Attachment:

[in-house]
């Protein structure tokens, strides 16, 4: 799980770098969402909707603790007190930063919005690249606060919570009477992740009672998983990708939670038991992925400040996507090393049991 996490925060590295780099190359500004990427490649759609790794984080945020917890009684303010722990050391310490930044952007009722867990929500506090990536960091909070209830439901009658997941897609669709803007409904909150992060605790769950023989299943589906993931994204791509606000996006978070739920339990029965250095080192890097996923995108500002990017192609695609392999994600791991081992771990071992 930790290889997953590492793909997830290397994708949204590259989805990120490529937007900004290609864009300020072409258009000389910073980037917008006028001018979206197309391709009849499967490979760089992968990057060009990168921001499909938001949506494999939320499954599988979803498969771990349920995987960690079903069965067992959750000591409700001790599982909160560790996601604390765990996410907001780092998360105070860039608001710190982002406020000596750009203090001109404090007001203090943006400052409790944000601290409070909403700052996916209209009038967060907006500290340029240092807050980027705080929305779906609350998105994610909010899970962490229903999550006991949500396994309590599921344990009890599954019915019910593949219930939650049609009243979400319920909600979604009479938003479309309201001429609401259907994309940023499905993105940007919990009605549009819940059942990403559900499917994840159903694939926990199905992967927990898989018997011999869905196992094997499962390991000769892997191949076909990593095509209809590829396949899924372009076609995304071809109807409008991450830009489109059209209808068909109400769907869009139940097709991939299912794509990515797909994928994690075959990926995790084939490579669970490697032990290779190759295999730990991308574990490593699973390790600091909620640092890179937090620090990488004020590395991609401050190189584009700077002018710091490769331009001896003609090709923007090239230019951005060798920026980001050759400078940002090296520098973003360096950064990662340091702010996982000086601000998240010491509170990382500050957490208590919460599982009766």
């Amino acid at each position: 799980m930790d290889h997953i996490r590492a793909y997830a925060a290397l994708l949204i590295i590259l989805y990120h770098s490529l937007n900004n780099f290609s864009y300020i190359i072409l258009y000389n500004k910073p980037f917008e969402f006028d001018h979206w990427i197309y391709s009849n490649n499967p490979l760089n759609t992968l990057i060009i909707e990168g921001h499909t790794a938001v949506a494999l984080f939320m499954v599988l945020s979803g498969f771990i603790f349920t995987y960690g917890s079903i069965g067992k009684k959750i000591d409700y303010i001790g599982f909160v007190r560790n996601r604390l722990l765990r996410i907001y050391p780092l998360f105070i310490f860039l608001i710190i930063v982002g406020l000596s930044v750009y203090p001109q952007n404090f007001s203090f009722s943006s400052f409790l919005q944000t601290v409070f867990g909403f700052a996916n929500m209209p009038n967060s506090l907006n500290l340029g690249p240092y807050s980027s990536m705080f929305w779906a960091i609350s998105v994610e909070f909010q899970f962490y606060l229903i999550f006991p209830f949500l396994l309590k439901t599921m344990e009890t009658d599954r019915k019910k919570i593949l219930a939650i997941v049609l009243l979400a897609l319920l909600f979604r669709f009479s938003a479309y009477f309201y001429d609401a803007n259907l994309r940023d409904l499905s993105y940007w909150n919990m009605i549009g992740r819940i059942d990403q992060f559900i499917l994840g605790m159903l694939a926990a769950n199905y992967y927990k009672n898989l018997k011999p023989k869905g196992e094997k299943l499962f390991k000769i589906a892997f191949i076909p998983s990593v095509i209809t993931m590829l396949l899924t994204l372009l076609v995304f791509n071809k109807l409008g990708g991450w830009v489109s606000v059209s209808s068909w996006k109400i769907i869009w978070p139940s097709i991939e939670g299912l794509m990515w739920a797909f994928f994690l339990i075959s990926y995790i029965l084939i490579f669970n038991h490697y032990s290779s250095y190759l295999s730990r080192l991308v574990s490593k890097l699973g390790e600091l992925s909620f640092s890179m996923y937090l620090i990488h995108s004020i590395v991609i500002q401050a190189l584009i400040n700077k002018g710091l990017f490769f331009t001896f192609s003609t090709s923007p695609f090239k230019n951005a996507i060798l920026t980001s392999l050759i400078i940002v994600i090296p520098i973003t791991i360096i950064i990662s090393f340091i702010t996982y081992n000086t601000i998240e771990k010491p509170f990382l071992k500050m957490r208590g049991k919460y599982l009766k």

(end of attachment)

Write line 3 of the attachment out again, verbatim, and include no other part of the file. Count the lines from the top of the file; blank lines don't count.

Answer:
């Amino acid at each position: 799980m930790d290889h997953i996490r590492a793909y997830a925060a290397l994708l949204i590295i590259l989805y990120h770098s490529l937007n900004n780099f290609s864009y300020i190359i072409l258009y000389n500004k910073p980037f917008e969402f006028d001018h979206w990427i197309y391709s009849n490649n499967p490979l760089n759609t992968l990057i060009i909707e990168g921001h499909t790794a938001v949506a494999l984080f939320m499954v599988l945020s979803g498969f771990i603790f349920t995987y960690g917890s079903i069965g067992k009684k959750i000591d409700y303010i001790g599982f909160v007190r560790n996601r604390l722990l765990r996410i907001y050391p780092l998360f105070i310490f860039l608001i710190i930063v982002g406020l000596s930044v750009y203090p001109q952007n404090f007001s203090f009722s943006s400052f409790l919005q944000t601290v409070f867990g909403f700052a996916n929500m209209p009038n967060s506090l907006n500290l340029g690249p240092y807050s980027s990536m705080f929305w779906a960091i609350s998105v994610e909070f909010q899970f962490y606060l229903i999550f006991p209830f949500l396994l309590k439901t599921m344990e009890t009658d599954r019915k019910k919570i593949l219930a939650i997941v049609l009243l979400a897609l319920l909600f979604r669709f009479s938003a479309y009477f309201y001429d609401a803007n259907l994309r940023d409904l499905s993105y940007w909150n919990m009605i549009g992740r819940i059942d990403q992060f559900i499917l994840g605790m159903l694939a926990a769950n199905y992967y927990k009672n898989l018997k011999p023989k869905g196992e094997k299943l499962f390991k000769i589906a892997f191949i076909p998983s990593v095509i209809t993931m590829l396949l899924t994204l372009l076609v995304f791509n071809k109807l409008g990708g991450w830009v489109s606000v059209s209808s068909w996006k109400i769907i869009w978070p139940s097709i991939e939670g299912l794509m990515w739920a797909f994928f994690l339990i075959s990926y995790i029965l084939i490579f669970n038991h490697y032990s290779s250095y190759l295999s730990r080192l991308v574990s490593k890097l699973g390790e600091l992925s909620f640092s890179m996923y937090l620090i990488h995108s004020i590395v991609i500002q401050a190189l584009i400040n700077k002018g710091l990017f490769f331009t001896f192609s003609t090709s923007p695609f090239k230019n951005a996507i060798l920026t980001s392999l050759i400078i940002v994600i090296p520098i973003t791991i360096i950064i990662s090393f340091i702010t996982y081992n000086t601000i998240e771990k010491p509170f990382l071992k500050m957490r208590g049991k919460y599982l009766k």